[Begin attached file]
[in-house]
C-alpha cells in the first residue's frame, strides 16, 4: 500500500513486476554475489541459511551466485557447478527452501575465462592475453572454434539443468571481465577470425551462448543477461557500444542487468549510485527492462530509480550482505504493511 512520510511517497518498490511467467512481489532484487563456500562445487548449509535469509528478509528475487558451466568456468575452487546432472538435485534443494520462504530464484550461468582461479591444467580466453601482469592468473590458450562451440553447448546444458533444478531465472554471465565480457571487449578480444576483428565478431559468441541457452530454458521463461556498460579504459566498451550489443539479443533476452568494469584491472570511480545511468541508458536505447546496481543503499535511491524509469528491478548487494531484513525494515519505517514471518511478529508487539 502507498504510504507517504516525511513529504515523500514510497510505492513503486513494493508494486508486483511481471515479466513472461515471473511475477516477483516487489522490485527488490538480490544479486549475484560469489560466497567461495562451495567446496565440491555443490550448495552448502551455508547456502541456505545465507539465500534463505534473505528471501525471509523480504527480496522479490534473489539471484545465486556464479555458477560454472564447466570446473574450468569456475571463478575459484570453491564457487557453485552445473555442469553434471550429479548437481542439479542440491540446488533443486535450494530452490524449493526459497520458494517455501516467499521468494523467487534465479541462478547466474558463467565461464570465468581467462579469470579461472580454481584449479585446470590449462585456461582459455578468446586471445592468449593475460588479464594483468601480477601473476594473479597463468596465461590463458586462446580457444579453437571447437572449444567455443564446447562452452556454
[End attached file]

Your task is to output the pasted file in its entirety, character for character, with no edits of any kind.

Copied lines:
[in-house]
C-alpha cells in the first residue's frame, strides 16, 4: 500500500513486476554475489541459511551466485557447478527452501575465462592475453572454434539443468571481465577470425551462448543477461557500444542487468549510485527492462530509480550482505504493511 512520510511517497518498490511467467512481489532484487563456500562445487548449509535469509528478509528475487558451466568456468575452487546432472538435485534443494520462504530464484550461468582461479591444467580466453601482469592468473590458450562451440553447448546444458533444478531465472554471465565480457571487449578480444576483428565478431559468441541457452530454458521463461556498460579504459566498451550489443539479443533476452568494469584491472570511480545511468541508458536505447546496481543503499535511491524509469528491478548487494531484513525494515519505517514471518511478529508487539 502507498504510504507517504516525511513529504515523500514510497510505492513503486513494493508494486508486483511481471515479466513472461515471473511475477516477483516487489522490485527488490538480490544479486549475484560469489560466497567461495562451495567446496565440491555443490550448495552448502551455508547456502541456505545465507539465500534463505534473505528471501525471509523480504527480496522479490534473489539471484545465486556464479555458477560454472564447466570446473574450468569456475571463478575459484570453491564457487557453485552445473555442469553434471550429479548437481542439479542440491540446488533443486535450494530452490524449493526459497520458494517455501516467499521468494523467487534465479541462478547466474558463467565461464570465468581467462579469470579461472580454481584449479585446470590449462585456461582459455578468446586471445592468449593475460588479464594483468601480477601473476594473479597463468596465461590463458586462446580457444579453437571447437572449444567455443564446447562452452556454